After McCarthy’s Stunner, Republicans Who Could Be Speaker (Video)
Updated 5:26 p.m. Rep. Kevin McCarthy’s stunning decision to withdraw his name from the race for the speaker’s gavel has set off chaos in the Republican conference, with all sorts of names being floated of people who could potentially be the next speaker.
Speaker John A. Boehner, R-Ohio, has announced his plans to stick around until his successor is elected, and that’s what will happen for now: Boehner would only have to win a vote to vacate the chair if conservatives pressed one. Otherwise, he can stay for the duration.
Here are the people who just might have the ambition for the job, although at this point, almost anybody could get a mention as chaos reigns:
Oversight and Government Reform Chairman Jason Chaffetz, R-Utah. At least we know he wants the job. In a conference where nobody seems to want to step up for the gavel, Chaffetz threw his hat in the ring over the weekend as McCarthy was stumbling over his Benghazi gaffe. But several lawmakers have already questioned whether he could unite the conference, and before McCarthy bowed out, colleagues expected he had in the range of 200 votes against Chaffetz and the other man in the running, Daniel Webster of Florida.
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Financial Services Chairman Jeb Hensarling, R-Texas. Hensarling has flirted with runs before, but demurred this time around. He’d potentially have support from the sizable Texas delegation and was causing trouble for the likes of Boehner long before the tea party came along.
Hensarling’s impeccable conservative pedigree includes vigorously opposing the Wall Street bailout championed by Boehner. He led the conservative Republican Study Committee and has been among the most hawkish of senior members on fiscal issues for years. He’s also served in leadership roles as both conference chairman and as the finance chairman for the National Republican Congressional Committee.
When CQ Roll Call asked him in a hallway recently if he’d rule out running for speaker in the future, he declined to do so.
Peter Roskam, R-Ill. The former chief deputy whip has seemed to be preparing himself for a return to the leadership table and fought against a quickie ascension of the existing leadership team, although he didn’t actually run for a leadership position himself.
Majority Whip Steve Scalise, R-La. Scalise is next in line, already has a whip operation and a pedigree from the Republican Study Committee. He’s also become the White House’s favorite target, with Josh Earnest regularly using the “David Duke without the baggage” line.
R-Ga. The Budget chairman and former RSC chairman has friends in high places — getting endorsements for majority leader from Paul D. Ryan and Hensarling. He hails from the vote-rich South and maintains an outsider’s appeal, even if he’s on the inside of most policy discussions. Like Hensarling, he opposed the Wall Street bailout and once led the Republican Study Committee. An orthopedic surgeon, he also led the Republican Policy Committee in the 112th and has wonk cred.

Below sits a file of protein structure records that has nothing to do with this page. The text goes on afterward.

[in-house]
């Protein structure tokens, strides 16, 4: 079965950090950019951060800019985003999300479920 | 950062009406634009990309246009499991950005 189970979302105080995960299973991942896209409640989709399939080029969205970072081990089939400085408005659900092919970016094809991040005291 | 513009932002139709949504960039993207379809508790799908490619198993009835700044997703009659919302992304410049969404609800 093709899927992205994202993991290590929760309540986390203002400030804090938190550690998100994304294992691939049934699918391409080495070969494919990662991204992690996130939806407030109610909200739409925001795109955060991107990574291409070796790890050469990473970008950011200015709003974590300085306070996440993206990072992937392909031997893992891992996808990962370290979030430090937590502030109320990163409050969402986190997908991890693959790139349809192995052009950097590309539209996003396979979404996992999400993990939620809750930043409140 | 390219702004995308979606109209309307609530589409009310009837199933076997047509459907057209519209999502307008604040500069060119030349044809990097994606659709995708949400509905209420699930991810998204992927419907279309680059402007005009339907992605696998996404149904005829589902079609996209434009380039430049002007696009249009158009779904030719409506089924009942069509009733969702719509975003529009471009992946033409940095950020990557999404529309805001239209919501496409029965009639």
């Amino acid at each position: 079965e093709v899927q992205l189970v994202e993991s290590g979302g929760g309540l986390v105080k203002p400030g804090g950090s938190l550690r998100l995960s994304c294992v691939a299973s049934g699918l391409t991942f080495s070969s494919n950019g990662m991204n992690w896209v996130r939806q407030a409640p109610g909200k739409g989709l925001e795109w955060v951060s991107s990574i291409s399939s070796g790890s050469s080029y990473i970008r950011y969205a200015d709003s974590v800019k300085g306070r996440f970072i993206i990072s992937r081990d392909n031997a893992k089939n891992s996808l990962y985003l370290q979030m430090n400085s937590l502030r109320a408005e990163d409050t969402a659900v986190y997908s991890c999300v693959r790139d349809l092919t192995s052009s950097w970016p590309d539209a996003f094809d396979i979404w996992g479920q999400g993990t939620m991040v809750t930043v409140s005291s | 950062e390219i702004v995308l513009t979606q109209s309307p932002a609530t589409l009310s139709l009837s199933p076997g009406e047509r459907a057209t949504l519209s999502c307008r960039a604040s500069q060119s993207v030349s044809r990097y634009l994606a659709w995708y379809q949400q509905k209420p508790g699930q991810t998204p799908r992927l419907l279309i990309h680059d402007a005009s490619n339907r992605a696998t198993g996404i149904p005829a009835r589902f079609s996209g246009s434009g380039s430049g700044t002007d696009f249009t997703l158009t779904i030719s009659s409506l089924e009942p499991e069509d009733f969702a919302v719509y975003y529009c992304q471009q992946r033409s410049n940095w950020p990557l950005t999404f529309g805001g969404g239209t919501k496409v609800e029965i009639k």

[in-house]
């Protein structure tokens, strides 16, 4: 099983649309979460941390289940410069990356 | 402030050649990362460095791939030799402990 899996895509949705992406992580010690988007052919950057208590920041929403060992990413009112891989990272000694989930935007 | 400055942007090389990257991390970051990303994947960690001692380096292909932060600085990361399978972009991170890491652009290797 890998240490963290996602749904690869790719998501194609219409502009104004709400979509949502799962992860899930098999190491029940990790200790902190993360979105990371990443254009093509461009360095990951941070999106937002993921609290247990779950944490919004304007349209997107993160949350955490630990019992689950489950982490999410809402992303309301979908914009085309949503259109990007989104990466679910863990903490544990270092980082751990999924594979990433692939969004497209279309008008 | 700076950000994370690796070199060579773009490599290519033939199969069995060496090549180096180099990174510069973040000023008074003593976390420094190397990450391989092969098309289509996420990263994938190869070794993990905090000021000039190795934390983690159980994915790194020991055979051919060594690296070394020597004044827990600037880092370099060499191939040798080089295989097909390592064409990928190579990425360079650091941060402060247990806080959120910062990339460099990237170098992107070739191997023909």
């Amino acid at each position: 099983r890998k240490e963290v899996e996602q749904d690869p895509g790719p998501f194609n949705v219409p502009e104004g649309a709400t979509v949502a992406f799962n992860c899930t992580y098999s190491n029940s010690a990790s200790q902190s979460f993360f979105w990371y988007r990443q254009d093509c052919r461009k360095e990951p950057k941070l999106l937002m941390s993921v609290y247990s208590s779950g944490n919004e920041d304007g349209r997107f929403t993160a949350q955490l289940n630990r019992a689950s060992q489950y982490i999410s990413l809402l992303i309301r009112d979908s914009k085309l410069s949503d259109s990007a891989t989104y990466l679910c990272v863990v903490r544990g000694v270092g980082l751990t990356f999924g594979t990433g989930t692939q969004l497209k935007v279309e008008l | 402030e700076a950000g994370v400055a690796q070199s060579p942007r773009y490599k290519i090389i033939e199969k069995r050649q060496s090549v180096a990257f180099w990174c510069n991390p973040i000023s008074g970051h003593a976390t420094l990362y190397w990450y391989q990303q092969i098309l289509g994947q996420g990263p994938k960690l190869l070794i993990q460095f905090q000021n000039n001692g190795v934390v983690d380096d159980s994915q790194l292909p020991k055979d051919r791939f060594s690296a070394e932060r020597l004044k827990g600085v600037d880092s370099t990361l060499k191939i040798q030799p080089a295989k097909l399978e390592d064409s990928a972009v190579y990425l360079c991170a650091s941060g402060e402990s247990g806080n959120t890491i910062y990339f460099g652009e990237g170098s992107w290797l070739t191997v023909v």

He previously ran for chairman of the House Republican Conference, the No. 4 position in GOP leadership, but was defeated by the more moderate Cathy McMorris Rodgers of Washington.
He put out a statement calling for the election of a speaker who would serve for the rest of the Congress with full leadership elections to follow in November of next year.
Daniel Webster, R-Fla. Webster appeared to be cannon fodder for McCarthy, but he’s already in the running.
Pete Sessions, R-Texas. He hasn’t thrown his hat in the ring yet and it’s not clear if he will. But the Rules chairman had been working hard in his run for whip. If others don’t step up, he might be tempted — or pushed.
Lynn Westmoreland, R-Ga., told CQ Roll Call he is considering a run for speaker — along with about 20 other people — and will likely be making calls this weekend. But he cautioned he hasn’t yet spoken to his wife and kids yet.
Another idea floating out there is electing some kind of interim speaker, although exactly what that means is not clear. The names mentioned include Tom Cole
of Oklahoma, a top defender of the Boehner regime (and therefore someone likely to have the same problems on the right), retiring House Administration Chairwoman
Candice S. Miller of Michigan, retiring Education and the Workforce Chairman John Kline
of Minnesota, or current NRCC Chairman Greg Walden
of Oregon. Walden said Thursday he “would consider” running for interim speaker.
Other possibilities floated, and already shot down include:
Ryan of Wisconsin: The former vice presidential candidate and Ways and Means chairman could probably waltz into the office if he wanted. But he doesn’t want. So much so that he sent an immediate statement to that effect. He cites his children regularly as a reason why he doesn’t want the post.
Trey Gowdy of South Carolina: A favorite of the GOP base, the chairman of the Benghazi select committee has repeatedly said he does not have what it takes to be the leader and does not want the job. He shouted “No!” at reporters as he entered an elevator.
Harold Rogers of Kentucky: The venerable Appropriations chairman had been suggested by some as a possible caretaker speaker. “I’m not the person for that job,” Rogers said.
Jim Jordan of Ohio: The House Freedom Caucus stalwart said he has no interest in running for the job.
Armed Services Chairman Mac Thornberry
of Texas has no interest in the speakership, per a spokesperson.
Have a name to float? Leave one in the comments.
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